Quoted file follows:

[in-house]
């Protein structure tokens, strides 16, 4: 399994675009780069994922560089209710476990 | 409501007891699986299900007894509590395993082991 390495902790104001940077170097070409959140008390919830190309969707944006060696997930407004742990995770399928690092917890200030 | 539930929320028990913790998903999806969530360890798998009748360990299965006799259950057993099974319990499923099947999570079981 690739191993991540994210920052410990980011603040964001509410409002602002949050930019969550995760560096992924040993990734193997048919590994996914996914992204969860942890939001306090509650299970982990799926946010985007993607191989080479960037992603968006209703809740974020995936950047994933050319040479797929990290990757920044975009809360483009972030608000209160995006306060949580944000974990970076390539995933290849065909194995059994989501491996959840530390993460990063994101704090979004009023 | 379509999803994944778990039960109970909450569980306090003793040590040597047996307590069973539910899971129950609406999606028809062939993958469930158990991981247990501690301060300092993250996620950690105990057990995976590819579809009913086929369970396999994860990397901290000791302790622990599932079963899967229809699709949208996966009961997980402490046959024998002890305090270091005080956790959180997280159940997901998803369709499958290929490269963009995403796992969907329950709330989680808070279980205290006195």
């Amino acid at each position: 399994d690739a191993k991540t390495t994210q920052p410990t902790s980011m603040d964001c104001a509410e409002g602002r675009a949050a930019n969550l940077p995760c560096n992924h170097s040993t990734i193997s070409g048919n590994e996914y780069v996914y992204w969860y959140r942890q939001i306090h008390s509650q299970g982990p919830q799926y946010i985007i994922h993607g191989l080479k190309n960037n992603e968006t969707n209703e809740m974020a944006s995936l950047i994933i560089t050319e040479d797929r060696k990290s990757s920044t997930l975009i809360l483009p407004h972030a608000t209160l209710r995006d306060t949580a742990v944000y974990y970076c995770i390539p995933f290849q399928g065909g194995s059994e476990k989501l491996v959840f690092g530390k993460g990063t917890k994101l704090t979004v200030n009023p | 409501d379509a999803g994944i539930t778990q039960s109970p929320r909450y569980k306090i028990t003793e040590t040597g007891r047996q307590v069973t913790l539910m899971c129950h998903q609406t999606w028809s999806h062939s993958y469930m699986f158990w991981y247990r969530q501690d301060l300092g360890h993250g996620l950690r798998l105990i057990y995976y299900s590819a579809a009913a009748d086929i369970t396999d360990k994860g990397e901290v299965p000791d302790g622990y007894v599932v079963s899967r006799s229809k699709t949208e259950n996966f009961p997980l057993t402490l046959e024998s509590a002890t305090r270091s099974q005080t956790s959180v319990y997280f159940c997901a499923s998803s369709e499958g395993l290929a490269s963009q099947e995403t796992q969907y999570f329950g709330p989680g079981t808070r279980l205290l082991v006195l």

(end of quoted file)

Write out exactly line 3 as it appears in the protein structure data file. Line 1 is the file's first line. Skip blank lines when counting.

């Amino acid at each position: 399994d690739a191993k991540t390495t994210q920052p410990t902790s980011m603040d964001c104001a509410e409002g602002r675009a949050a930019n969550l940077p995760c560096n992924h170097s040993t990734i193997s070409g048919n590994e996914y780069v996914y992204w969860y959140r942890q939001i306090h008390s509650q299970g982990p919830q799926y946010i985007i994922h993607g191989l080479k190309n960037n992603e968006t969707n209703e809740m974020a944006s995936l950047i994933i560089t050319e040479d797929r060696k990290s990757s920044t997930l975009i809360l483009p407004h972030a608000t209160l209710r995006d306060t949580a742990v944000y974990y970076c995770i390539p995933f290849q399928g065909g194995s059994e476990k989501l491996v959840f690092g530390k993460g990063t917890k994101l704090t979004v200030n009023p | 409501d379509a999803g994944i539930t778990q039960s109970p929320r909450y569980k306090i028990t003793e040590t040597g007891r047996q307590v069973t913790l539910m899971c129950h998903q609406t999606w028809s999806h062939s993958y469930m699986f158990w991981y247990r969530q501690d301060l300092g360890h993250g996620l950690r798998l105990i057990y995976y299900s590819a579809a009913a009748d086929i369970t396999d360990k994860g990397e901290v299965p000791d302790g622990y007894v599932v079963s899967r006799s229809k699709t949208e259950n996966f009961p997980l057993t402490l046959e024998s509590a002890t305090r270091s099974q005080t956790s959180v319990y997280f159940c997901a499923s998803s369709e499958g395993l290929a490269s963009q099947e995403t796992q969907y999570f329950g709330p989680g079981t808070r279980l205290l082991v006195l």